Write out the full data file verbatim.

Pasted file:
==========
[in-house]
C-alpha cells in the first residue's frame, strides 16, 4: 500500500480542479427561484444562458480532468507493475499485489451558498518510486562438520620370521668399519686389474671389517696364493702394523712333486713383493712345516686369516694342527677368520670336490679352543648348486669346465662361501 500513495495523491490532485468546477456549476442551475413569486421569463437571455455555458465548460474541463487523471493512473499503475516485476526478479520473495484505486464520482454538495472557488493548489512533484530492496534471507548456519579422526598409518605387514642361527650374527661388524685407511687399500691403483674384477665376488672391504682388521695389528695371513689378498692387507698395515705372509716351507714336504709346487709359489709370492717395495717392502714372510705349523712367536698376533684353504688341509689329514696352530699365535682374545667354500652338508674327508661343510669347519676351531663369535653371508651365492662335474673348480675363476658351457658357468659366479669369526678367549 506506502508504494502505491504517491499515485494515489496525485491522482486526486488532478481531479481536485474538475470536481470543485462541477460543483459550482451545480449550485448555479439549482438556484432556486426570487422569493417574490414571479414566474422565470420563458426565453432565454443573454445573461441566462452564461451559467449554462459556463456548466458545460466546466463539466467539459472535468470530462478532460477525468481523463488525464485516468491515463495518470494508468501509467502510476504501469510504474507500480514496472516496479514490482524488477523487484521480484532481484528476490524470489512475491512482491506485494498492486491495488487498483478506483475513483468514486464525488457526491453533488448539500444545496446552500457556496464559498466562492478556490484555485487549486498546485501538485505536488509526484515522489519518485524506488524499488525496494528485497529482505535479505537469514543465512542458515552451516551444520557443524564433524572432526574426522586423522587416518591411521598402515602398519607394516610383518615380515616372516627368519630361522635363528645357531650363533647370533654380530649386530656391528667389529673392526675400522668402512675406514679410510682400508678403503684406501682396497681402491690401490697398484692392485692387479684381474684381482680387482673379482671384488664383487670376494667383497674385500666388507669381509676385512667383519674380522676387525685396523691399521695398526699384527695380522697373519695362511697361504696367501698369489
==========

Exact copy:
[in-house]
C-alpha cells in the first residue's frame, strides 16, 4: 500500500480542479427561484444562458480532468507493475499485489451558498518510486562438520620370521668399519686389474671389517696364493702394523712333486713383493712345516686369516694342527677368520670336490679352543648348486669346465662361501 500513495495523491490532485468546477456549476442551475413569486421569463437571455455555458465548460474541463487523471493512473499503475516485476526478479520473495484505486464520482454538495472557488493548489512533484530492496534471507548456519579422526598409518605387514642361527650374527661388524685407511687399500691403483674384477665376488672391504682388521695389528695371513689378498692387507698395515705372509716351507714336504709346487709359489709370492717395495717392502714372510705349523712367536698376533684353504688341509689329514696352530699365535682374545667354500652338508674327508661343510669347519676351531663369535653371508651365492662335474673348480675363476658351457658357468659366479669369526678367549 506506502508504494502505491504517491499515485494515489496525485491522482486526486488532478481531479481536485474538475470536481470543485462541477460543483459550482451545480449550485448555479439549482438556484432556486426570487422569493417574490414571479414566474422565470420563458426565453432565454443573454445573461441566462452564461451559467449554462459556463456548466458545460466546466463539466467539459472535468470530462478532460477525468481523463488525464485516468491515463495518470494508468501509467502510476504501469510504474507500480514496472516496479514490482524488477523487484521480484532481484528476490524470489512475491512482491506485494498492486491495488487498483478506483475513483468514486464525488457526491453533488448539500444545496446552500457556496464559498466562492478556490484555485487549486498546485501538485505536488509526484515522489519518485524506488524499488525496494528485497529482505535479505537469514543465512542458515552451516551444520557443524564433524572432526574426522586423522587416518591411521598402515602398519607394516610383518615380515616372516627368519630361522635363528645357531650363533647370533654380530649386530656391528667389529673392526675400522668402512675406514679410510682400508678403503684406501682396497681402491690401490697398484692392485692387479684381474684381482680387482673379482671384488664383487670376494667383497674385500666388507669381509676385512667383519674380522676387525685396523691399521695398526699384527695380522697373519695362511697361504696367501698369489